Hi Joelle, lovely to see you! It is always distressing to see children suffering, but this condition is particularly nasty. I can't even begin to imagine how the parents of children with this disease feels. There is a great need for transplant organs, I didn't touch on this here, because I'd like to write another article around it later. Canada and Ireland both have very high incidence of CF, the young lady in the video and first image is from Canada, she also had a transplant and did much to raise awareness, but sadly she lost the battle at the tender age of 25.

      Thanks a bunch for taking a look, and as always, very insightful comment, take care and my best to you.

    • tobusiness profile image

      Jo Alexis-Hagues 4 years ago from Bedfordshire, U.K

      Jackie, it really is a terrible disease, but there are a lot of research being done world wide with some very promising results, not only for CF, but for many genetic disorders. While I was writing this, the announcement came on the news that the Japanese had found a way to make stem cells from the blood of mice. Fingers crossed, this could be the right tract.

      Take care, appreciate you taking a look.

    • Jackie Lynnley profile image

      Jackie Lynnley 4 years ago from The Beautiful South

      You have done an outstanding job describing this disease Jo; I see now I had very little understanding of it. It is such a terrible disease I hope they will get a clue as how to stop it very soon! Up and sharing.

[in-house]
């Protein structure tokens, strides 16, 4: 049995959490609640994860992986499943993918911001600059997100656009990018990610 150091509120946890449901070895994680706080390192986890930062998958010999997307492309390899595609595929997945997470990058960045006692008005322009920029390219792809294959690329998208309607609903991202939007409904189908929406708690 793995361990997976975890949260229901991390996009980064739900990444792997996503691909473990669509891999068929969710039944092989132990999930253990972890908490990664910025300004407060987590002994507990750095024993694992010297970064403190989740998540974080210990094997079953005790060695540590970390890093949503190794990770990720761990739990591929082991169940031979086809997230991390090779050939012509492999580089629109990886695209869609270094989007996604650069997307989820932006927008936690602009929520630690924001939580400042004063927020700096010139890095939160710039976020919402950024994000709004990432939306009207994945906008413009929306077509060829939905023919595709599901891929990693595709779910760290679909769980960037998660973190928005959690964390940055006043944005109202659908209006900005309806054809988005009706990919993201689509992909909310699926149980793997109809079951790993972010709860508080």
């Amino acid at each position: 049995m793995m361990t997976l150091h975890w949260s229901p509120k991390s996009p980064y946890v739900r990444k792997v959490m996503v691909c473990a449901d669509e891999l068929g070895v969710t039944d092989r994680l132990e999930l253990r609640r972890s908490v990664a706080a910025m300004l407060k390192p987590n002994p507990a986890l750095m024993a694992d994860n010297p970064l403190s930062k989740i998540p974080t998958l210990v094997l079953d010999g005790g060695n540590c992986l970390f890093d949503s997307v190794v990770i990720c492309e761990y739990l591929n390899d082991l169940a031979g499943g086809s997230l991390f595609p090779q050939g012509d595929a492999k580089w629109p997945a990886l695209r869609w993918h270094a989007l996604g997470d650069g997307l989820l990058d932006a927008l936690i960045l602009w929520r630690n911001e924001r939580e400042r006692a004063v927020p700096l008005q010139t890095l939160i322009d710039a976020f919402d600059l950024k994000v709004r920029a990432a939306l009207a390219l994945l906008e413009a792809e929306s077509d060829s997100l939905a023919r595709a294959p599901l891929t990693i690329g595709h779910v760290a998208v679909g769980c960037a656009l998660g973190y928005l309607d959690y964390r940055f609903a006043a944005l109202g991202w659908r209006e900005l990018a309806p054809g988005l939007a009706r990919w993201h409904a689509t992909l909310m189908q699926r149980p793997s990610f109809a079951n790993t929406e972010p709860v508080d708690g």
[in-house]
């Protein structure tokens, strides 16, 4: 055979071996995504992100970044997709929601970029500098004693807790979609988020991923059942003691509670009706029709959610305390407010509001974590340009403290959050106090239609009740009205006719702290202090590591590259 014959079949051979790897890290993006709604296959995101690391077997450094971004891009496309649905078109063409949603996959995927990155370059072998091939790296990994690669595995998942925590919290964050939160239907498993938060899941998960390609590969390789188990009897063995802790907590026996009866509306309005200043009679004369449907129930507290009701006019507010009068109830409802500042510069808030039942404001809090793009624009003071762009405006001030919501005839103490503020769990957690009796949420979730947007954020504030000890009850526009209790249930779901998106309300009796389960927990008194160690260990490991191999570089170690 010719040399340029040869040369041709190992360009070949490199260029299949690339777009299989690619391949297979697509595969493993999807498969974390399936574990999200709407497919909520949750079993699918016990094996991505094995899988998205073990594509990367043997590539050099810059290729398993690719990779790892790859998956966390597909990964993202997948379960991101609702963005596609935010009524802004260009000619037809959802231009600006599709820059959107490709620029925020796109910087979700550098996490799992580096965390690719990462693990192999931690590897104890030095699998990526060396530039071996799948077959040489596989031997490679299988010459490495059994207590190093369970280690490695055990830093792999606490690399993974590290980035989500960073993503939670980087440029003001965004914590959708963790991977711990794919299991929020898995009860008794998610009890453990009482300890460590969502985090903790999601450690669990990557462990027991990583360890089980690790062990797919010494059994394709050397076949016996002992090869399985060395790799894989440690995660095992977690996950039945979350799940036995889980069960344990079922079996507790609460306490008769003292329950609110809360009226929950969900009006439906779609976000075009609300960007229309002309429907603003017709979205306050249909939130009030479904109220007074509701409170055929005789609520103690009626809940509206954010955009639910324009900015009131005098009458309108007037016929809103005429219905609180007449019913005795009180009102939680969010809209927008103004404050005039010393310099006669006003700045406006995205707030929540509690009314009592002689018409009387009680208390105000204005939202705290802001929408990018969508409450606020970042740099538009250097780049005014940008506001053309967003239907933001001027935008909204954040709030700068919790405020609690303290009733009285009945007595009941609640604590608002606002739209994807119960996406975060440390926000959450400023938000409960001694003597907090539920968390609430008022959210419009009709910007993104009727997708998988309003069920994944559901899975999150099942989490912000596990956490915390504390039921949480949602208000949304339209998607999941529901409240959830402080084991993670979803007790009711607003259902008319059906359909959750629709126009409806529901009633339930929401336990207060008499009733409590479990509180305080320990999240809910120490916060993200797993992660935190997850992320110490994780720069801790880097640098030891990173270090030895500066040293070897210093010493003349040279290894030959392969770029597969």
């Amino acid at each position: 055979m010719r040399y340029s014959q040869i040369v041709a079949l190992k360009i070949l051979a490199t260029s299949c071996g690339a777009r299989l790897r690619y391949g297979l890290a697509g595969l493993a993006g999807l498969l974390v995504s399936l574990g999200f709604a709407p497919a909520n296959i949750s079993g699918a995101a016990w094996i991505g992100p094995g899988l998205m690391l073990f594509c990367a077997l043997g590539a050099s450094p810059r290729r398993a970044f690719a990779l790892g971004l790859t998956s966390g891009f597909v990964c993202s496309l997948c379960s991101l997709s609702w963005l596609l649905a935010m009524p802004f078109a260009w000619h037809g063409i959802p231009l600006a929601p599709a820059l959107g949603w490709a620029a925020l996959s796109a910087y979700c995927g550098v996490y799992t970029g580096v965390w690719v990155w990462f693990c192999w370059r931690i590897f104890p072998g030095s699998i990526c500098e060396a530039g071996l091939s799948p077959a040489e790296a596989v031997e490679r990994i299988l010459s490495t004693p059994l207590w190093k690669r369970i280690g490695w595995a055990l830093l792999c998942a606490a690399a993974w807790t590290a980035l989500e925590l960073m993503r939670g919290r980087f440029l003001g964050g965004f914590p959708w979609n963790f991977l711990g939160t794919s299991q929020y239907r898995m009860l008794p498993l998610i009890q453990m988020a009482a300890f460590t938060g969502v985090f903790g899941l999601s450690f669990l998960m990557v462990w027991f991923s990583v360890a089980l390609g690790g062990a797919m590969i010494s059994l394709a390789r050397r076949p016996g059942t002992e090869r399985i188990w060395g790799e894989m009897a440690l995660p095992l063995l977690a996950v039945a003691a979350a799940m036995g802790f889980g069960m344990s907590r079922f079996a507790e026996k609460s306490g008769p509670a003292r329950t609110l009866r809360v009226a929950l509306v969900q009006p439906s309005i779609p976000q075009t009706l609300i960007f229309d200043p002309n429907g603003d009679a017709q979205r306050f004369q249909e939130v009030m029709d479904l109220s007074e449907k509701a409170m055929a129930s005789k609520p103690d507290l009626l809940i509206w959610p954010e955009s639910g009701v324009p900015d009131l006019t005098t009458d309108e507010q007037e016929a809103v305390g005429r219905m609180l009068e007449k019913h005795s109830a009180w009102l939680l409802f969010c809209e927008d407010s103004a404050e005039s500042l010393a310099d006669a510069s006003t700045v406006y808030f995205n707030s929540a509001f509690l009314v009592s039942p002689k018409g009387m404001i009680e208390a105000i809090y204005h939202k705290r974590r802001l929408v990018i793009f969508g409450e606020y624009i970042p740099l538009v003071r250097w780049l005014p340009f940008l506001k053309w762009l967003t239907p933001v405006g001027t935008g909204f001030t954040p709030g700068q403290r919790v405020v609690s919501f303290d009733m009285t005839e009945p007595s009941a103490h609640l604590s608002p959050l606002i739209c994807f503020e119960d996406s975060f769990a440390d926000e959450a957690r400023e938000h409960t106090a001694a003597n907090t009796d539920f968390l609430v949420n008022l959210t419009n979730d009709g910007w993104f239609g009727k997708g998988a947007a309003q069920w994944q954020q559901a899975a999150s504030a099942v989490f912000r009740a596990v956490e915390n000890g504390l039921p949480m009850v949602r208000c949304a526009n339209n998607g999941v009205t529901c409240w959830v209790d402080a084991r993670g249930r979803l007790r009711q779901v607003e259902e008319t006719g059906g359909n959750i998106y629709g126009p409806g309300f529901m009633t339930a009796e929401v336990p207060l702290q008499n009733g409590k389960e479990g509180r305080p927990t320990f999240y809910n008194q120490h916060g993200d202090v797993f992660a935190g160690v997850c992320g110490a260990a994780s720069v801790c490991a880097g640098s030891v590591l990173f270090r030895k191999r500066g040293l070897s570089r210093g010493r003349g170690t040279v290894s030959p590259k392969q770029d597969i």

• kidscrafts profile image

      kidscrafts 4 years ago from Ottawa, Canada

      Another great medical hub, Jo! What a terrible condition to have. It must be heart wrenching for parents to see their children suffer like that. It's good that research is progressing and it gives hope to families with loved one touch by cystic fibrosis!

      A few years ago, a young lady from Ottawa suffered from idiopathic pulmonary fibrosis and the result was that she was in desperate need of a lung transplant. He pulmonary capacity at the end was about 24%. She went on social media to talk about the importance of organ donation and because of her a lot of people realized how important it was and a lot more people signed their card for organ donation. She was lucky to have a lung transplant and doing very well. I think she continues to make lectures about the importance of organ donation.

      To come back to your hub, it's very well explained and illustrated! I think you should be a teacher for other nurses!

      Have a wonderful weekend!